The U.S. Agency for International Development (USAID) has availed close to USD2 million to the International Organisation for Migration (IOM) to support vulnerable and disaster prone communities in Zimbabwe under a project running until November 2022.
USAID announced it is providing US$1,993,499 toward IOM’s multi-sectoral assistance and livelihood support program.
The project will provide psychosocial support and income-generating activities that will reintegrate and build resilience for internally displaced persons (IDPs) and returnees, and assist host communities in Masvingo, Manicaland, and Matabeleland South provinces. This support is in addition to the USAID-supported project in Manicaland already providing transitional shelter and Camp Coordination and Camp Management assistance for Cyclone Idai survivors.
According to IOM’s Displacement Tracking Matrix (DTM) baseline assessments from February 2021, approximately 152,000 people in Zimbabwe were affected by protracted crises, including drought, food insecurity, limited employment opportunities and the socio-economic impacts of the COVID-19 pandemic. Over 300,000 Zimbabweans have returned to the country due to the pandemic. Insufficient solutions and resources have resulted in long-term displacements and reinforced the need for the additional emergency response to address basic household needs.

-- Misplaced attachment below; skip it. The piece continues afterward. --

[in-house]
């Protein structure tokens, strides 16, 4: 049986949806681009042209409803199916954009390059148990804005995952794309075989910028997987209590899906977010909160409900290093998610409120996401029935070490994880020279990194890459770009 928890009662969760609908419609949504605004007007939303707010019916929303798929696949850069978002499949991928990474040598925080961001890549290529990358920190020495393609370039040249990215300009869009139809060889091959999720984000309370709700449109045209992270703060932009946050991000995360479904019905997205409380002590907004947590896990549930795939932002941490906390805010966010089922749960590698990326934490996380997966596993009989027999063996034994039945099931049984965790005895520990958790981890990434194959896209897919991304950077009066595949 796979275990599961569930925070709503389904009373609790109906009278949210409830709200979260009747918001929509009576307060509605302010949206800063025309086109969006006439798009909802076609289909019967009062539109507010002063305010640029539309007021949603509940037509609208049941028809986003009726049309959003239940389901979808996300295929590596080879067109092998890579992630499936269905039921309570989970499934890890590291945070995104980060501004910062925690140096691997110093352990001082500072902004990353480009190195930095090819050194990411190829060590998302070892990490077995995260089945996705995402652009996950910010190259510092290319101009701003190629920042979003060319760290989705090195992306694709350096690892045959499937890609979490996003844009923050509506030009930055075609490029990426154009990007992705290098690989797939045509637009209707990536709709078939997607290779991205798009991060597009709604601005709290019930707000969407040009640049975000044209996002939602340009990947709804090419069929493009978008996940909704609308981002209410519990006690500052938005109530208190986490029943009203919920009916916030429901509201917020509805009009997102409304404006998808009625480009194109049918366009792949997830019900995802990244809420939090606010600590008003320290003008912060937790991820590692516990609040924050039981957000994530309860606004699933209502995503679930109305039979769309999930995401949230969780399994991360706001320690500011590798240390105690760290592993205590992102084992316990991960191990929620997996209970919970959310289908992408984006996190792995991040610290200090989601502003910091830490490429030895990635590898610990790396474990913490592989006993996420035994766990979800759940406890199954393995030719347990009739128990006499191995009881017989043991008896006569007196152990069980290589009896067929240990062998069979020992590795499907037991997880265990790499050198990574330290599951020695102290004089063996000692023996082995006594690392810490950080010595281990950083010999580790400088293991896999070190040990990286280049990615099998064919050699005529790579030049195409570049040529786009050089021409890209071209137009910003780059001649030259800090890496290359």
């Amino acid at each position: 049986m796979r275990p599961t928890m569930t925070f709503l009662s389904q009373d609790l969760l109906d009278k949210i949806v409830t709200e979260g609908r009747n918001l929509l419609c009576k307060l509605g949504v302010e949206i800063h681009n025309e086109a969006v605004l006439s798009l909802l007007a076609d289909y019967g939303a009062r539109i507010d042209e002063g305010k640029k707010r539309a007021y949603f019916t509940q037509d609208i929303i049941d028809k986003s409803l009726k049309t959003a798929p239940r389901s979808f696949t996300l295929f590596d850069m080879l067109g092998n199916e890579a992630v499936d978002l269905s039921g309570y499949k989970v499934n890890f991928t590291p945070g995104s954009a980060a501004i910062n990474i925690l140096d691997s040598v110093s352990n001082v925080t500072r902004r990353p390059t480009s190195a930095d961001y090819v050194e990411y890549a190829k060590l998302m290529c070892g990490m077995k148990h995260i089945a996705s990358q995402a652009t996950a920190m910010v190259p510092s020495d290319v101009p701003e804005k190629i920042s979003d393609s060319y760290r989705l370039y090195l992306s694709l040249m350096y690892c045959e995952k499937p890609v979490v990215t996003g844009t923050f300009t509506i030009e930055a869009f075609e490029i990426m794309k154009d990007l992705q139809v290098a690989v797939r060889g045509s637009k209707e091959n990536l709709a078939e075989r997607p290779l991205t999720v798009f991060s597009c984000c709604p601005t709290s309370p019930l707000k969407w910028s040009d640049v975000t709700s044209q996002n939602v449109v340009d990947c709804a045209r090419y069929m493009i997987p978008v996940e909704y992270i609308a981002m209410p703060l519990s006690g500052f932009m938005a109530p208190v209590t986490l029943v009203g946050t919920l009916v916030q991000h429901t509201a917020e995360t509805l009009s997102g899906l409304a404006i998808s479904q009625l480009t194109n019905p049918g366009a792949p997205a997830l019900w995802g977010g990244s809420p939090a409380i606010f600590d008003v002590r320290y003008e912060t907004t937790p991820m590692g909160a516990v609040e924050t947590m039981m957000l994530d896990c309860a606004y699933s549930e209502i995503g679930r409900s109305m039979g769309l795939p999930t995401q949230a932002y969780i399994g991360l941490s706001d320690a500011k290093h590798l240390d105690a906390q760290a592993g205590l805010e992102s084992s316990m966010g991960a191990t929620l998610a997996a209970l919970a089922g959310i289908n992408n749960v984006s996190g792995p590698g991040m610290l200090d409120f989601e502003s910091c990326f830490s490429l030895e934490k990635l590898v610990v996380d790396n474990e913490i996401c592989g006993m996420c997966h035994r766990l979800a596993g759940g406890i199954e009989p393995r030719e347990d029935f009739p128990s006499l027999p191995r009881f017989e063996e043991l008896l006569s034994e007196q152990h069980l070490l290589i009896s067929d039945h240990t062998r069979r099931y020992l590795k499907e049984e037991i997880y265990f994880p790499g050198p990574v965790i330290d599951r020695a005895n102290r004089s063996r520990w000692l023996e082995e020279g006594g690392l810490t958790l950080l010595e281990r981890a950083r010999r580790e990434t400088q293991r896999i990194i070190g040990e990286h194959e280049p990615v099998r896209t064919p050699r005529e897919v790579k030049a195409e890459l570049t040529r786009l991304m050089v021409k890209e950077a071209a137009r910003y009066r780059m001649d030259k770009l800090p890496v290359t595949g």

The project will support 3,600 vulnerable households (15,480 individuals) including IDPs, returnees, and host communities. The project will address protection challenges by strengthening the dissemination of information, counselling, and referral services (ICRS) that will provide socio-economic revitalization assistance through income-generating activities. IOM will use Information Management and Assessments from their DTM to direct assistance and economic reintegration to the affected IDPs and migrant returnees through livelihood support packages that include skills training, tutoring, and the development of income-generating activities. Furthermore, 285,000 individuals will receive early warning and disaster risk information for their areas that help them make informed decisions and plan how they can reduce the impact of impending disasters.
IOM Zimbabwe Chief of Mission Mario Lito Malanca welcomed the support from USAID and said, “Addressing the vulnerabilities of migrant returnees and displaced populations is not only a protection concern, but also a matter of policy coherence and good governance. Leaving IDPs and migrants in continued deprivation, without the prospect of a durable solution, is both a humanitarian concern as well as an obstacle to long-term peace, recovery, and reconstruction”.